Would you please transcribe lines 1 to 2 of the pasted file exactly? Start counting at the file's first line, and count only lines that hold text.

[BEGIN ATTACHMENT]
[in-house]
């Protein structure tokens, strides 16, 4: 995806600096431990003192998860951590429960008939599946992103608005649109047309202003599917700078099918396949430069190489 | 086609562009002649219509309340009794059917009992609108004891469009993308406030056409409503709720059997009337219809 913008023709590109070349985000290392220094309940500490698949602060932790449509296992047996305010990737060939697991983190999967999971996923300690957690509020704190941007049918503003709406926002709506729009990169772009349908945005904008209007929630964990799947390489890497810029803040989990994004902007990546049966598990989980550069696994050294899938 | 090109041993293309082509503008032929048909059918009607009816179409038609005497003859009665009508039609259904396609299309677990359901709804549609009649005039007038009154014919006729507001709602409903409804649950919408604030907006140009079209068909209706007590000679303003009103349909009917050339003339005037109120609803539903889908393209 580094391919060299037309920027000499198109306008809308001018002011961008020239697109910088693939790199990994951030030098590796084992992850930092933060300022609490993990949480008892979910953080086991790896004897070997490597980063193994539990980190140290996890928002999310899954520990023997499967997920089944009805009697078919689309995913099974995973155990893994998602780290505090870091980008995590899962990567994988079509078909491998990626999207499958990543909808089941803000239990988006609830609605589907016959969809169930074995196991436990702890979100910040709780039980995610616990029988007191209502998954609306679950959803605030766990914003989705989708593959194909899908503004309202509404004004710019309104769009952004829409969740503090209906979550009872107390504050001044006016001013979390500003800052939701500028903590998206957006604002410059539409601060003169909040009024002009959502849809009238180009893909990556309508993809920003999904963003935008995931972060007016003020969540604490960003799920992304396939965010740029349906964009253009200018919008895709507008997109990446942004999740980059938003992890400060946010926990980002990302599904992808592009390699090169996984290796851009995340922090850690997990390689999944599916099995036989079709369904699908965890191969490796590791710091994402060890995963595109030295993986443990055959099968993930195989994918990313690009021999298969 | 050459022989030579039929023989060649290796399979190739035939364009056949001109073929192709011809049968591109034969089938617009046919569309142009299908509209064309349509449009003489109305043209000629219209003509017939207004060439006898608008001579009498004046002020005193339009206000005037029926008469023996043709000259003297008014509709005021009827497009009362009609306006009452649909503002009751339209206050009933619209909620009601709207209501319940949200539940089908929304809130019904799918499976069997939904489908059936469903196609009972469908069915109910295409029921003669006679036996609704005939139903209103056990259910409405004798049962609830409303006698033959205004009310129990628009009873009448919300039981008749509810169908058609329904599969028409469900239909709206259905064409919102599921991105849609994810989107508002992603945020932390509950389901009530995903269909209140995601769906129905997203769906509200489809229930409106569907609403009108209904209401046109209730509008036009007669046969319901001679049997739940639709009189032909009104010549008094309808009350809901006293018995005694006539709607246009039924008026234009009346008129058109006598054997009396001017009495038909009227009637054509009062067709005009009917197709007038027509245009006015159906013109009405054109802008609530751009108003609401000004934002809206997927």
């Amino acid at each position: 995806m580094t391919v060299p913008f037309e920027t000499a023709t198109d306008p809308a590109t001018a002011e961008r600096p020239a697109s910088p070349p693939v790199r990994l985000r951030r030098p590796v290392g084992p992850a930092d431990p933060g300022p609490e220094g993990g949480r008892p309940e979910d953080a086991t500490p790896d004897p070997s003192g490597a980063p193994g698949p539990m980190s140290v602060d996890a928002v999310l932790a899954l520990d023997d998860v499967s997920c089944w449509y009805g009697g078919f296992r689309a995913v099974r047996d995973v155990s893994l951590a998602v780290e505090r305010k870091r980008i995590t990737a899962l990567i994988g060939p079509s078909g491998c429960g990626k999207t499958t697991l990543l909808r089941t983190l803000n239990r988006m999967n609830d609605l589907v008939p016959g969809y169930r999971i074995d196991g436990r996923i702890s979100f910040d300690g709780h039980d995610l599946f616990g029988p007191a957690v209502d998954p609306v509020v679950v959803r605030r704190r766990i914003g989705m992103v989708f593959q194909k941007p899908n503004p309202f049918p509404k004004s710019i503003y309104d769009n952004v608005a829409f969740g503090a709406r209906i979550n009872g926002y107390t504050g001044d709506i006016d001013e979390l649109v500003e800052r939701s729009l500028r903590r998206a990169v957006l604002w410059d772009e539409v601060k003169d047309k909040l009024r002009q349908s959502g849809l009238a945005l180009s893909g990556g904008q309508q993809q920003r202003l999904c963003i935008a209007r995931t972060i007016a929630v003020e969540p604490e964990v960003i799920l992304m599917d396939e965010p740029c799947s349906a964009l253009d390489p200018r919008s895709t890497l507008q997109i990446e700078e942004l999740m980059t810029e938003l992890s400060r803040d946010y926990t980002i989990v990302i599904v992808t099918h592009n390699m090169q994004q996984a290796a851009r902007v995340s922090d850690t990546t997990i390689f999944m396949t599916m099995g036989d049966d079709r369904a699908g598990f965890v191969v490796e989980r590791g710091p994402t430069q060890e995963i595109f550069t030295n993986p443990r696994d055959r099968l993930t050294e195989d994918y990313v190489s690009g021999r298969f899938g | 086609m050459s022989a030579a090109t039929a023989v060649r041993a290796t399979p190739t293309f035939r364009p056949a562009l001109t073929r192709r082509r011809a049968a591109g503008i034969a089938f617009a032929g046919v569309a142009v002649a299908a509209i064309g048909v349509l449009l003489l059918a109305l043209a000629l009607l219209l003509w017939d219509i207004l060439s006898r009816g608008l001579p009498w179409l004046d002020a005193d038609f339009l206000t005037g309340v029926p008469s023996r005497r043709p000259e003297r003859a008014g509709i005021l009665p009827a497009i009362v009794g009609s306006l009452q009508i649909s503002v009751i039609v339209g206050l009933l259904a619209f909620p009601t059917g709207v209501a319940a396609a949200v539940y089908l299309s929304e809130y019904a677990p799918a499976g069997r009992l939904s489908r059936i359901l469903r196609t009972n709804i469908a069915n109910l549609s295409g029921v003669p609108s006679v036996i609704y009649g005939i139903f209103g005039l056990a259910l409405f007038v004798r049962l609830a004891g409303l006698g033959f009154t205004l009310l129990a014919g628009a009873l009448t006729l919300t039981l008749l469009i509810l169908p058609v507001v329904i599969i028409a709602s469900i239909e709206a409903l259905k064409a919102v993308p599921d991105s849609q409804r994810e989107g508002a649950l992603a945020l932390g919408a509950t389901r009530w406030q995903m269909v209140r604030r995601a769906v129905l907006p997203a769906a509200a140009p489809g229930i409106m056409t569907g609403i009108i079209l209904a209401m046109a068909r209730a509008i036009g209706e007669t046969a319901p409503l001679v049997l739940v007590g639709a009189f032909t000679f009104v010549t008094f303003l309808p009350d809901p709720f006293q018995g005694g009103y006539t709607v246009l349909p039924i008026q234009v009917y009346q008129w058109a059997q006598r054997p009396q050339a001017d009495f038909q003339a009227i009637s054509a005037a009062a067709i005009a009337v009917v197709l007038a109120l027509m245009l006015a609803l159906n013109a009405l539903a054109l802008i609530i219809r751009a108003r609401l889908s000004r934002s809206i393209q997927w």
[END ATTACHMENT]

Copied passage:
[in-house]
């Protein structure tokens, strides 16, 4: 995806600096431990003192998860951590429960008939599946992103608005649109047309202003599917700078099918396949430069190489 | 086609562009002649219509309340009794059917009992609108004891469009993308406030056409409503709720059997009337219809 913008023709590109070349985000290392220094309940500490698949602060932790449509296992047996305010990737060939697991983190999967999971996923300690957690509020704190941007049918503003709406926002709506729009990169772009349908945005904008209007929630964990799947390489890497810029803040989990994004902007990546049966598990989980550069696994050294899938 | 090109041993293309082509503008032929048909059918009607009816179409038609005497003859009665009508039609259904396609299309677990359901709804549609009649005039007038009154014919006729507001709602409903409804649950919408604030907006140009079209068909209706007590000679303003009103349909009917050339003339005037109120609803539903889908393209 580094391919060299037309920027000499198109306008809308001018002011961008020239697109910088693939790199990994951030030098590796084992992850930092933060300022609490993990949480008892979910953080086991790896004897070997490597980063193994539990980190140290996890928002999310899954520990023997499967997920089944009805009697078919689309995913099974995973155990893994998602780290505090870091980008995590899962990567994988079509078909491998990626999207499958990543909808089941803000239990988006609830609605589907016959969809169930074995196991436990702890979100910040709780039980995610616990029988007191209502998954609306679950959803605030766990914003989705989708593959194909899908503004309202509404004004710019309104769009952004829409969740503090209906979550009872107390504050001044006016001013979390500003800052939701500028903590998206957006604002410059539409601060003169909040009024002009959502849809009238180009893909990556309508993809920003999904963003935008995931972060007016003020969540604490960003799920992304396939965010740029349906964009253009200018919008895709507008997109990446942004999740980059938003992890400060946010926990980002990302599904992808592009390699090169996984290796851009995340922090850690997990390689999944599916099995036989079709369904699908965890191969490796590791710091994402060890995963595109030295993986443990055959099968993930195989994918990313690009021999298969 | 050459022989030579039929023989060649290796399979190739035939364009056949001109073929192709011809049968591109034969089938617009046919569309142009299908509209064309349509449009003489109305043209000629219209003509017939207004060439006898608008001579009498004046002020005193339009206000005037029926008469023996043709000259003297008014509709005021009827497009009362009609306006009452649909503002009751339209206050009933619209909620009601709207209501319940949200539940089908929304809130019904799918499976069997939904489908059936469903196609009972469908069915109910295409029921003669006679036996609704005939139903209103056990259910409405004798049962609830409303006698033959205004009310129990628009009873009448919300039981008749509810169908058609329904599969028409469900239909709206259905064409919102599921991105849609994810989107508002992603945020932390509950389901009530995903269909209140995601769906129905997203769906509200489809229930409106569907609403009108209904209401046109209730509008036009007669046969319901001679049997739940639709009189032909009104010549008094309808009350809901006293018995005694006539709607246009039924008026234009009346008129058109006598054997009396001017009495038909009227009637054509009062067709005009009917197709007038027509245009006015159906013109009405054109802008609530751009108003609401000004934002809206997927």